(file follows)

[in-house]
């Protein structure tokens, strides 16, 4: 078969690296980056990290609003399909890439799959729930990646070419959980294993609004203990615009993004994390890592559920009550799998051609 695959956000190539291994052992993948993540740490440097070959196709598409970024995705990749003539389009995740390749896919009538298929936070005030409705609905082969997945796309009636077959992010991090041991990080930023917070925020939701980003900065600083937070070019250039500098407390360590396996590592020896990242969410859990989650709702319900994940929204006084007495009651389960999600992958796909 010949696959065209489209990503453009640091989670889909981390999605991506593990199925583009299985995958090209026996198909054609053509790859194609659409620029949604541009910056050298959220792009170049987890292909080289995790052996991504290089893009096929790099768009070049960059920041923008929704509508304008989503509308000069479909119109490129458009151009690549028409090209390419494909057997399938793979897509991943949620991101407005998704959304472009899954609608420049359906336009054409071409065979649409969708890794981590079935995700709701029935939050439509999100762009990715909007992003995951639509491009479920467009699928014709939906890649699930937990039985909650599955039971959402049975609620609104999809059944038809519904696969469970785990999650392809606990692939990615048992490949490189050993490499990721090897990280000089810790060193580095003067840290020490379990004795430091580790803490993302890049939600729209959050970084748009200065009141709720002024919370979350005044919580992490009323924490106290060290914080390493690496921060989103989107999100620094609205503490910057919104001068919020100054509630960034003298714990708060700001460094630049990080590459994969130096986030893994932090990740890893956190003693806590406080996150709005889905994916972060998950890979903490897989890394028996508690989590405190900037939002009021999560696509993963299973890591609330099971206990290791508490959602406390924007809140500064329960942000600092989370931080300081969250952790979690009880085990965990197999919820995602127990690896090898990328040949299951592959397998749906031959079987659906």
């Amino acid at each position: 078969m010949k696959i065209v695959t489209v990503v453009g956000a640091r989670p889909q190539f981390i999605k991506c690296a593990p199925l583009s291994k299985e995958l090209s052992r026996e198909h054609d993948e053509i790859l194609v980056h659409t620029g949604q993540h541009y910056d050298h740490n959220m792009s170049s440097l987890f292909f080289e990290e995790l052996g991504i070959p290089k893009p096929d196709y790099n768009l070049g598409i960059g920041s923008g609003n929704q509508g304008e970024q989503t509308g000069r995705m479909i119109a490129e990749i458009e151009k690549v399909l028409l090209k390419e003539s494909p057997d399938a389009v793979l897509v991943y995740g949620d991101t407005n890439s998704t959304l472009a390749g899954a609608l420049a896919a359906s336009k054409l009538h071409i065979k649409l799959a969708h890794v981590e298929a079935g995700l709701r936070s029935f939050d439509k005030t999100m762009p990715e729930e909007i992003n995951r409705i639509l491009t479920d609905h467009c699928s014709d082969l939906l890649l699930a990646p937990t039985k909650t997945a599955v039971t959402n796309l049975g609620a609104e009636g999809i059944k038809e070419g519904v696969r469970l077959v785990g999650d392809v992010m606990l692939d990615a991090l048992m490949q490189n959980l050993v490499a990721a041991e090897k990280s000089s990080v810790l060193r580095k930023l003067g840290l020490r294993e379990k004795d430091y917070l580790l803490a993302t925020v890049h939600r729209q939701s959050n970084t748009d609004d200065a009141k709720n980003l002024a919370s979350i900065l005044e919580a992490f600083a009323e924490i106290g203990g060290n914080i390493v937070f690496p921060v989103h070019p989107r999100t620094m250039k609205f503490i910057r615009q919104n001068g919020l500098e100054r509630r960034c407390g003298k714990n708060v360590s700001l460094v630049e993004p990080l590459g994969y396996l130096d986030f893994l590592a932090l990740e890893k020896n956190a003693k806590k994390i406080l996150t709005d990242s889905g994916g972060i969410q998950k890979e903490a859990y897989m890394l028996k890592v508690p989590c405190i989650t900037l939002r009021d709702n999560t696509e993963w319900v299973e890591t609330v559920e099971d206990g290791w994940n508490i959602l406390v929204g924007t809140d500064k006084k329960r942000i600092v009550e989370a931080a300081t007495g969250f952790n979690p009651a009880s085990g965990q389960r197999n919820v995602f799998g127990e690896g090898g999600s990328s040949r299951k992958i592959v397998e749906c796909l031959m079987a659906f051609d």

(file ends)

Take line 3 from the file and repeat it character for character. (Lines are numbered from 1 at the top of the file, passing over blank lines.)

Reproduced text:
């Amino acid at each position: 078969m010949k696959i065209v695959t489209v990503v453009g956000a640091r989670p889909q190539f981390i999605k991506c690296a593990p199925l583009s291994k299985e995958l090209s052992r026996e198909h054609d993948e053509i790859l194609v980056h659409t620029g949604q993540h541009y910056d050298h740490n959220m792009s170049s440097l987890f292909f080289e990290e995790l052996g991504i070959p290089k893009p096929d196709y790099n768009l070049g598409i960059g920041s923008g609003n929704q509508g304008e970024q989503t509308g000069r995705m479909i119109a490129e990749i458009e151009k690549v399909l028409l090209k390419e003539s494909p057997d399938a389009v793979l897509v991943y995740g949620d991101t407005n890439s998704t959304l472009a390749g899954a609608l420049a896919a359906s336009k054409l009538h071409i065979k649409l799959a969708h890794v981590e298929a079935g995700l709701r936070s029935f939050d439509k005030t999100m762009p990715e729930e909007i992003n995951r409705i639509l491009t479920d609905h467009c699928s014709d082969l939906l890649l699930a990646p937990t039985k909650t997945a599955v039971t959402n796309l049975g609620a609104e009636g999809i059944k038809e070419g519904v696969r469970l077959v785990g999650d392809v992010m606990l692939d990615a991090l048992m490949q490189n959980l050993v490499a990721a041991e090897k990280s000089s990080v810790l060193r580095k930023l003067g840290l020490r294993e379990k004795d430091y917070l580790l803490a993302t925020v890049h939600r729209q939701s959050n970084t748009d609004d200065a009141k709720n980003l002024a919370s979350i900065l005044e919580a992490f600083a009323e924490i106290g203990g060290n914080i390493v937070f690496p921060v989103h070019p989107r999100t620094m250039k609205f503490i910057r615009q919104n001068g919020l500098e100054r509630r960034c407390g003298k714990n708060v360590s700001l460094v630049e993004p990080l590459g994969y396996l130096d986030f893994l590592a932090l990740e890893k020896n956190a003693k806590k994390i406080l996150t709005d990242s889905g994916g972060i969410q998950k890979e903490a859990y897989m890394l028996k890592v508690p989590c405190i989650t900037l939002r009021d709702n999560t696509e993963w319900v299973e890591t609330v559920e099971d206990g290791w994940n508490i959602l406390v929204g924007t809140d500064k006084k329960r942000i600092v009550e989370a931080a300081t007495g969250f952790n979690p009651a009880s085990g965990q389960r197999n919820v995602f799998g127990e690896g090898g999600s990328s040949r299951k992958i592959v397998e749906c796909l031959m079987a659906f051609d």